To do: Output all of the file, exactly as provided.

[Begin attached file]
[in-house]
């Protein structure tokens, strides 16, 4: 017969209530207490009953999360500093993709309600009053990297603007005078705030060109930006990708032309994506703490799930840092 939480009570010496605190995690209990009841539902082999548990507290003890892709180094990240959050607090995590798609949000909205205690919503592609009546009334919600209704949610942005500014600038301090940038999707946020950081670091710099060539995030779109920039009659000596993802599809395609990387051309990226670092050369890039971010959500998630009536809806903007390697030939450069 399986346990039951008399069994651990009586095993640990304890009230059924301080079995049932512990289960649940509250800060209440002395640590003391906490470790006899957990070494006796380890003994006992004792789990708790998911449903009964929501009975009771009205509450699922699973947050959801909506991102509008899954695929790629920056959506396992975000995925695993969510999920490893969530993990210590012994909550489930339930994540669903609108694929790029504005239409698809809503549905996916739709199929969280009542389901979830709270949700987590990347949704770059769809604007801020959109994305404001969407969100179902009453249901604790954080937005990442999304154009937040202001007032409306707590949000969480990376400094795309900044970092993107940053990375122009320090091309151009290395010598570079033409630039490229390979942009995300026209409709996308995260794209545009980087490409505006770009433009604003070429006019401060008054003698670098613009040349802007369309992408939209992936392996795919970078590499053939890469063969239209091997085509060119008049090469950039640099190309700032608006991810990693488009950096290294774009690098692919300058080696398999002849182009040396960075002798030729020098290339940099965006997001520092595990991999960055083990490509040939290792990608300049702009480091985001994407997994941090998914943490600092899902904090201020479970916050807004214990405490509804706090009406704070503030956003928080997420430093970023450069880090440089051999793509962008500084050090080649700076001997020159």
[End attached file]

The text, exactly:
[in-house]
């Protein structure tokens, strides 16, 4: 017969209530207490009953999360500093993709309600009053990297603007005078705030060109930006990708032309994506703490799930840092 939480009570010496605190995690209990009841539902082999548990507290003890892709180094990240959050607090995590798609949000909205205690919503592609009546009334919600209704949610942005500014600038301090940038999707946020950081670091710099060539995030779109920039009659000596993802599809395609990387051309990226670092050369890039971010959500998630009536809806903007390697030939450069 399986346990039951008399069994651990009586095993640990304890009230059924301080079995049932512990289960649940509250800060209440002395640590003391906490470790006899957990070494006796380890003994006992004792789990708790998911449903009964929501009975009771009205509450699922699973947050959801909506991102509008899954695929790629920056959506396992975000995925695993969510999920490893969530993990210590012994909550489930339930994540669903609108694929790029504005239409698809809503549905996916739709199929969280009542389901979830709270949700987590990347949704770059769809604007801020959109994305404001969407969100179902009453249901604790954080937005990442999304154009937040202001007032409306707590949000969480990376400094795309900044970092993107940053990375122009320090091309151009290395010598570079033409630039490229390979942009995300026209409709996308995260794209545009980087490409505006770009433009604003070429006019401060008054003698670098613009040349802007369309992408939209992936392996795919970078590499053939890469063969239209091997085509060119008049090469950039640099190309700032608006991810990693488009950096290294774009690098692919300058080696398999002849182009040396960075002798030729020098290339940099965006997001520092595990991999960055083990490509040939290792990608300049702009480091985001994407997994941090998914943490600092899902904090201020479970916050807004214990405490509804706090009406704070503030956003928080997420430093970023450069880090440089051999793509962008500084050090080649700076001997020159």